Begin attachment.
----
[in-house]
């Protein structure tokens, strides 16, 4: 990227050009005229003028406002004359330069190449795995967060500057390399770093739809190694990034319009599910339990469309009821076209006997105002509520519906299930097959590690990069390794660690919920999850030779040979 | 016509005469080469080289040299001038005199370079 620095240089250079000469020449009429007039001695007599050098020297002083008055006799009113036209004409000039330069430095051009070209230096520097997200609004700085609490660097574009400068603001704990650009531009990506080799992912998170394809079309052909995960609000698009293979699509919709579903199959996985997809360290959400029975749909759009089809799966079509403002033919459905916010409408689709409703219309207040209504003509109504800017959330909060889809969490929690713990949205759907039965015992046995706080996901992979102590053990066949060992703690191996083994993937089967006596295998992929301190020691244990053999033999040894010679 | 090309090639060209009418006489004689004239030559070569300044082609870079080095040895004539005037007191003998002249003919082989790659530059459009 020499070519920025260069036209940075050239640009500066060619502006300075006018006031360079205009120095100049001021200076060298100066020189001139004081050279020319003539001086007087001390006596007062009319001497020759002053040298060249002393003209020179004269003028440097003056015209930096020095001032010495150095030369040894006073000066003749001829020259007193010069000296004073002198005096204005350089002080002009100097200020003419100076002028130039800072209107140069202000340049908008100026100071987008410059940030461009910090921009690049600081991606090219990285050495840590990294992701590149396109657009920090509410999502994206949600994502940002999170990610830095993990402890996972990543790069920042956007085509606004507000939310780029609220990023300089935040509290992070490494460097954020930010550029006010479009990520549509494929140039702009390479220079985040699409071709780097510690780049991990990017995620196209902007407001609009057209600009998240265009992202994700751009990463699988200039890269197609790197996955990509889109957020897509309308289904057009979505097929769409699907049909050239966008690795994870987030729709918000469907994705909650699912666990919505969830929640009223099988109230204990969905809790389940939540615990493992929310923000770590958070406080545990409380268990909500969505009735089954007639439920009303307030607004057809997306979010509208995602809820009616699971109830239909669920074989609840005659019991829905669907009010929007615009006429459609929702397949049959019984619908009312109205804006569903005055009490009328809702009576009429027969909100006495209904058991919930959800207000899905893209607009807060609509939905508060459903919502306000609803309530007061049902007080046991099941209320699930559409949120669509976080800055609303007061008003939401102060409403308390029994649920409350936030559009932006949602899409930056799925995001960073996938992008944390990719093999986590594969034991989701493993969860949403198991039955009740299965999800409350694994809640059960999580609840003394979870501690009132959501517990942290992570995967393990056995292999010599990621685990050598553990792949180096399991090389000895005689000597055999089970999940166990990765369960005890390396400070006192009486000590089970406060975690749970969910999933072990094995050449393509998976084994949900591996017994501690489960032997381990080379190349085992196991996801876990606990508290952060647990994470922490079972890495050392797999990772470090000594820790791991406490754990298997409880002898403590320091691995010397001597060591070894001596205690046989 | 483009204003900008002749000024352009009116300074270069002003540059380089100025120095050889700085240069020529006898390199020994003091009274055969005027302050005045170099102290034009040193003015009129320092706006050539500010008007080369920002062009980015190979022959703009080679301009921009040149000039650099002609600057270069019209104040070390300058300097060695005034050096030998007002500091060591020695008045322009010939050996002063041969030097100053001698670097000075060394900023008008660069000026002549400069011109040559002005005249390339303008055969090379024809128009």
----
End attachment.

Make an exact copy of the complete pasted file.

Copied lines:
[in-house]
């Protein structure tokens, strides 16, 4: 990227050009005229003028406002004359330069190449795995967060500057390399770093739809190694990034319009599910339990469309009821076209006997105002509520519906299930097959590690990069390794660690919920999850030779040979 | 016509005469080469080289040299001038005199370079 620095240089250079000469020449009429007039001695007599050098020297002083008055006799009113036209004409000039330069430095051009070209230096520097997200609004700085609490660097574009400068603001704990650009531009990506080799992912998170394809079309052909995960609000698009293979699509919709579903199959996985997809360290959400029975749909759009089809799966079509403002033919459905916010409408689709409703219309207040209504003509109504800017959330909060889809969490929690713990949205759907039965015992046995706080996901992979102590053990066949060992703690191996083994993937089967006596295998992929301190020691244990053999033999040894010679 | 090309090639060209009418006489004689004239030559070569300044082609870079080095040895004539005037007191003998002249003919082989790659530059459009 020499070519920025260069036209940075050239640009500066060619502006300075006018006031360079205009120095100049001021200076060298100066020189001139004081050279020319003539001086007087001390006596007062009319001497020759002053040298060249002393003209020179004269003028440097003056015209930096020095001032010495150095030369040894006073000066003749001829020259007193010069000296004073002198005096204005350089002080002009100097200020003419100076002028130039800072209107140069202000340049908008100026100071987008410059940030461009910090921009690049600081991606090219990285050495840590990294992701590149396109657009920090509410999502994206949600994502940002999170990610830095993990402890996972990543790069920042956007085509606004507000939310780029609220990023300089935040509290992070490494460097954020930010550029006010479009990520549509494929140039702009390479220079985040699409071709780097510690780049991990990017995620196209902007407001609009057209600009998240265009992202994700751009990463699988200039890269197609790197996955990509889109957020897509309308289904057009979505097929769409699907049909050239966008690795994870987030729709918000469907994705909650699912666990919505969830929640009223099988109230204990969905809790389940939540615990493992929310923000770590958070406080545990409380268990909500969505009735089954007639439920009303307030607004057809997306979010509208995602809820009616699971109830239909669920074989609840005659019991829905669907009010929007615009006429459609929702397949049959019984619908009312109205804006569903005055009490009328809702009576009429027969909100006495209904058991919930959800207000899905893209607009807060609509939905508060459903919502306000609803309530007061049902007080046991099941209320699930559409949120669509976080800055609303007061008003939401102060409403308390029994649920409350936030559009932006949602899409930056799925995001960073996938992008944390990719093999986590594969034991989701493993969860949403198991039955009740299965999800409350694994809640059960999580609840003394979870501690009132959501517990942290992570995967393990056995292999010599990621685990050598553990792949180096399991090389000895005689000597055999089970999940166990990765369960005890390396400070006192009486000590089970406060975690749970969910999933072990094995050449393509998976084994949900591996017994501690489960032997381990080379190349085992196991996801876990606990508290952060647990994470922490079972890495050392797999990772470090000594820790791991406490754990298997409880002898403590320091691995010397001597060591070894001596205690046989 | 483009204003900008002749000024352009009116300074270069002003540059380089100025120095050889700085240069020529006898390199020994003091009274055969005027302050005045170099102290034009040193003015009129320092706006050539500010008007080369920002062009980015190979022959703009080679301009921009040149000039650099002609600057270069019209104040070390300058300097060695005034050096030998007002500091060591020695008045322009010939050996002063041969030097100053001698670097000075060394900023008008660069000026002549400069011109040559002005005249390339303008055969090379024809128009």